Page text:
British finishing services company, South West Metal Finishing has developed a new chemical immersion treatment to enhance the surface of additive manufactured parts.
South West Metal Finishing (SWMF) has been working on the Almbrite process for the last three years and believes it could soon be the first choice of aircraft manufacturers, revolutionising the industry. The Exeter-based company provides surface coatings, including electro and electroless plating, anodising, paint and powder coating and non-destructive testing.
SWMF’s new process is said to greatly improve the finish of components made using additive manufacturing techniques. Almbrite chemically removes the material from each surface to achieve the desired or required final condition.
“We were approached by our clients in the aerospace and defence sectors soon after additive manufacturing started to be used,” said James Bradbury, SWMF’s Lead Researcher. “But one of the challenges regularly mentioned was the poor finish of AM components. They were often rough or porous, with semi-melted powder particles. That can obviously effect the performance of the component which cannot happen when you’re making an aircraft. Safety is paramount.”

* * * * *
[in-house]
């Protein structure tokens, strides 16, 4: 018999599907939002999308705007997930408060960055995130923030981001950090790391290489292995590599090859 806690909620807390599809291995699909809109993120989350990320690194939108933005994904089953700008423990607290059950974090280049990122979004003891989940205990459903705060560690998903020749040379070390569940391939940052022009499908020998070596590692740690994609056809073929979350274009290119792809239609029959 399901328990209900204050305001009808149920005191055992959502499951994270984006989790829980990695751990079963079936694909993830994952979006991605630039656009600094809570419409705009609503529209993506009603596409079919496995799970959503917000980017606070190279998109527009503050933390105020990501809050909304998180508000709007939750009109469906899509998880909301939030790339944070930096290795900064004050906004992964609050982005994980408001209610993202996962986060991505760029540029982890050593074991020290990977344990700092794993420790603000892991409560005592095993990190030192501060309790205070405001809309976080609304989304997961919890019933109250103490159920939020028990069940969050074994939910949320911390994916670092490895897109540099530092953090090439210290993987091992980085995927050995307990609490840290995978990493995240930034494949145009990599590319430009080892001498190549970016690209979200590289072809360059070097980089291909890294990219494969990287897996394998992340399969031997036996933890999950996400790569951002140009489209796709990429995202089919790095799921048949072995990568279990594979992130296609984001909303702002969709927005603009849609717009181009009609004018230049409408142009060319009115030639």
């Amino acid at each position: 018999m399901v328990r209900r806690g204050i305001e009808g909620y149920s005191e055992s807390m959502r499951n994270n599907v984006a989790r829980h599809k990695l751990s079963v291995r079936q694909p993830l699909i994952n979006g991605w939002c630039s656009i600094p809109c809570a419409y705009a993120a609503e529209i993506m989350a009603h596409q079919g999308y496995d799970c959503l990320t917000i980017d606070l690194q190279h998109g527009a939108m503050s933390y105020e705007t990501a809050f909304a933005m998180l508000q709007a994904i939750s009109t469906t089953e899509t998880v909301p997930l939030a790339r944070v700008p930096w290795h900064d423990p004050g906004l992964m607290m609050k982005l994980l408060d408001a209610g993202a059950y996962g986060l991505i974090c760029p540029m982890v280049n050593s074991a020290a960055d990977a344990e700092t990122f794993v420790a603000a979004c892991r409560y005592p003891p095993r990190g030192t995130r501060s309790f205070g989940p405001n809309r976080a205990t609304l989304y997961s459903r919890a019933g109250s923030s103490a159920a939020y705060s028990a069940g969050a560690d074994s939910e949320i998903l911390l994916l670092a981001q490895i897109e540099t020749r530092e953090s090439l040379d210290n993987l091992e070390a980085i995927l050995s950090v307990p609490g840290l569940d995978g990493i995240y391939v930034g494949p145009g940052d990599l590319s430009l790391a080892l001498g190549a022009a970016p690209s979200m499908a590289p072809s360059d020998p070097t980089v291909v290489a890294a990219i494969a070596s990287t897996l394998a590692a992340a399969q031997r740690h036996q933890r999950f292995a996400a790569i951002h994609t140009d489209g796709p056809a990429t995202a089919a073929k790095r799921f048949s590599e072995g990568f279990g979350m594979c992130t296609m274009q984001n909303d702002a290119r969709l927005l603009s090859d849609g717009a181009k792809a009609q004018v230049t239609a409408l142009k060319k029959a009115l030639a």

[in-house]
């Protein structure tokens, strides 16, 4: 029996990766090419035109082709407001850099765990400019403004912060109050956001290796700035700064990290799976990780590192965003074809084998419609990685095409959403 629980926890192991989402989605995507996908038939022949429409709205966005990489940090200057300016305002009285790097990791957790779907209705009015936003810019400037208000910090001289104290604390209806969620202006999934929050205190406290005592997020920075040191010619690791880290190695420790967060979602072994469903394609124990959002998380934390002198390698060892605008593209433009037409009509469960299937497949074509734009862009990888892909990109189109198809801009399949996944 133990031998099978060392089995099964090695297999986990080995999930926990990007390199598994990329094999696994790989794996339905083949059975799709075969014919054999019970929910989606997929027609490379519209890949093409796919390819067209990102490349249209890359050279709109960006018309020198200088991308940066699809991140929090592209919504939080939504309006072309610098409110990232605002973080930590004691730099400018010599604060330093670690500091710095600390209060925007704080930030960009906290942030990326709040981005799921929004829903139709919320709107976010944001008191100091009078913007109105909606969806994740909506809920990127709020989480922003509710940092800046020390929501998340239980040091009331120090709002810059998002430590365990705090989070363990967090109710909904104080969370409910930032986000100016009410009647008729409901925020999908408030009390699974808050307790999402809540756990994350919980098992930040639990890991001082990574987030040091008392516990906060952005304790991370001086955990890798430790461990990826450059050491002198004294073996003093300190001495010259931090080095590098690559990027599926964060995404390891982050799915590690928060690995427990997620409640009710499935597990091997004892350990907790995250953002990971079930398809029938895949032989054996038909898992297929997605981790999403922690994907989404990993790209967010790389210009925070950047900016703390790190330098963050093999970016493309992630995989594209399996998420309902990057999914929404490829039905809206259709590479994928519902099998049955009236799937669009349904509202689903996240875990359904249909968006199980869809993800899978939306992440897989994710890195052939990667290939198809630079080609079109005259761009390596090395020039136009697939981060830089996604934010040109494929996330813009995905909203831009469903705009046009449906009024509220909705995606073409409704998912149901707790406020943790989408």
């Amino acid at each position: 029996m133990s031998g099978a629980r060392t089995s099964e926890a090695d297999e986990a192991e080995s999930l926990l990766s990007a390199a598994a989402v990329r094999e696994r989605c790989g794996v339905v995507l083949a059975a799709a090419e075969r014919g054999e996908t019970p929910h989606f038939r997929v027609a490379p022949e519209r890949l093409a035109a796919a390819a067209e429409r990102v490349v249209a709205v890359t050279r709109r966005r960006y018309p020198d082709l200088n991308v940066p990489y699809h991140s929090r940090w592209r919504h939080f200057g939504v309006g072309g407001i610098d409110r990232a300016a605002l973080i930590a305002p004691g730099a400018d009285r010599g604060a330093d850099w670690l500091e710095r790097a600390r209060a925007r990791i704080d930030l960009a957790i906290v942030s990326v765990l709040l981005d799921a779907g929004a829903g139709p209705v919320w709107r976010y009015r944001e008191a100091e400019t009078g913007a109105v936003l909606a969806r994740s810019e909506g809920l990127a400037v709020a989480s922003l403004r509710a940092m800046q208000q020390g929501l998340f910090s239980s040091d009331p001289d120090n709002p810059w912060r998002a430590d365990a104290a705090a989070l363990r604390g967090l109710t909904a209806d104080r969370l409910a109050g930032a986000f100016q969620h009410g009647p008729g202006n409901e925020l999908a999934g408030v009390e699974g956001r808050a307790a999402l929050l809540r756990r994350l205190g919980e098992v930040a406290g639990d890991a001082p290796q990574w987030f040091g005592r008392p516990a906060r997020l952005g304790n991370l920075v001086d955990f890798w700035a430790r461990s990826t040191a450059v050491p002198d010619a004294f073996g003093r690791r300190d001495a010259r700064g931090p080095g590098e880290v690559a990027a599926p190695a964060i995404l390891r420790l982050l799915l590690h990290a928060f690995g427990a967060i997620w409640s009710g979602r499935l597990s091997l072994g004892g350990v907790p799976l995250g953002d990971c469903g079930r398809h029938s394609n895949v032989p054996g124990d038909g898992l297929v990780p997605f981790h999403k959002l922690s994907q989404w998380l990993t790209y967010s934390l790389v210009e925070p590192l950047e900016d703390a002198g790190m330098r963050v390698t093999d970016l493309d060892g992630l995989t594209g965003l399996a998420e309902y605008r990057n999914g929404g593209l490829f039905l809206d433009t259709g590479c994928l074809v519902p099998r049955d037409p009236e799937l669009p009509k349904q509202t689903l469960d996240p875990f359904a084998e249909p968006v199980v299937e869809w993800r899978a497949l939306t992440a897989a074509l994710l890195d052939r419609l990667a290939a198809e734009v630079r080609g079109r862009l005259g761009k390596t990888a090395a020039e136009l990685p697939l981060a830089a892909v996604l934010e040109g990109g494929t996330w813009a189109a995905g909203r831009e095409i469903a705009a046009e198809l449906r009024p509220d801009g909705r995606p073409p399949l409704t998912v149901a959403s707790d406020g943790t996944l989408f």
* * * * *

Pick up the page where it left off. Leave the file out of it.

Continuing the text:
Additive manufacturing (AM) is increasingly being incorporated into a range of industries, among them aerospace and defence. The versatility that AM brings in the creating of bespoke designs, one-off prototypes and complex components that cannot be machined, continues to see 3D printing technologies become more widely used. Yet, without the correct finish, these components may fail at early assessment stages, particularly in aerospace where parts are tested and re-tested to breaking point.
“The aerospace industry [has adopted] AM, though it needed time to collate data and carry out stringent tests before it was confident the components could withstand the operating conditions they would be subjected to,” added Bradbury. “Everything had to be tried and tested and then tested again. Now the processes are considered safe enough, they must make sure the finish of these components fulfil the necessary requirements.
“We are taking it to the next level and we believe Almbrite could address many of the issues currently facing those in AM in the aerospace industry.”
SWMF’s Research and Development department began work on the Almbrite project in 2014. The company now believes this finishing process could help double its turnover from £6m to £12m in four years.
“It took us a long time to fully develop Almbrite but we knew, because of the nature of AM, that there was a real need for this type of post processing,” Bradbury finished. “This is a fantastic opportunity for us as a company and for the industry as a whole.”